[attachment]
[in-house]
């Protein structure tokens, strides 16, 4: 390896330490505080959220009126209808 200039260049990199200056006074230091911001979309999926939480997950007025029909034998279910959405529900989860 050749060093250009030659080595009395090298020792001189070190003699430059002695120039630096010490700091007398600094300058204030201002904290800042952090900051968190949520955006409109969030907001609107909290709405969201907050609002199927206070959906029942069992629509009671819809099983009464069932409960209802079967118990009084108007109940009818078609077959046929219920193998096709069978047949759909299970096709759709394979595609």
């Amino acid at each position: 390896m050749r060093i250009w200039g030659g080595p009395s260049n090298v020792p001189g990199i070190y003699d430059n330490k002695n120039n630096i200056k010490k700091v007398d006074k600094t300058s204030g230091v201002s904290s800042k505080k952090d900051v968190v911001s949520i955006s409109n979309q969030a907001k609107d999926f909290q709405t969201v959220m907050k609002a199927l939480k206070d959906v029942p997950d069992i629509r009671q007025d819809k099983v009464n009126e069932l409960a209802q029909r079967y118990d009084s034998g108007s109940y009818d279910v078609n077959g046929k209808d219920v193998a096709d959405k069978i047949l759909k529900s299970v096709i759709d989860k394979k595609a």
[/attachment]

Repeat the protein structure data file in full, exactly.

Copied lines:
[in-house]
């Protein structure tokens, strides 16, 4: 390896330490505080959220009126209808 200039260049990199200056006074230091911001979309999926939480997950007025029909034998279910959405529900989860 050749060093250009030659080595009395090298020792001189070190003699430059002695120039630096010490700091007398600094300058204030201002904290800042952090900051968190949520955006409109969030907001609107909290709405969201907050609002199927206070959906029942069992629509009671819809099983009464069932409960209802079967118990009084108007109940009818078609077959046929219920193998096709069978047949759909299970096709759709394979595609």
């Amino acid at each position: 390896m050749r060093i250009w200039g030659g080595p009395s260049n090298v020792p001189g990199i070190y003699d430059n330490k002695n120039n630096i200056k010490k700091v007398d006074k600094t300058s204030g230091v201002s904290s800042k505080k952090d900051v968190v911001s949520i955006s409109n979309q969030a907001k609107d999926f909290q709405t969201v959220m907050k609002a199927l939480k206070d959906v029942p997950d069992i629509r009671q007025d819809k099983v009464n009126e069932l409960a209802q029909r079967y118990d009084s034998g108007s109940y009818d279910v078609n077959g046929k209808d219920v193998a096709d959405k069978i047949l759909k529900s299970v096709i759709d989860k394979k595609a």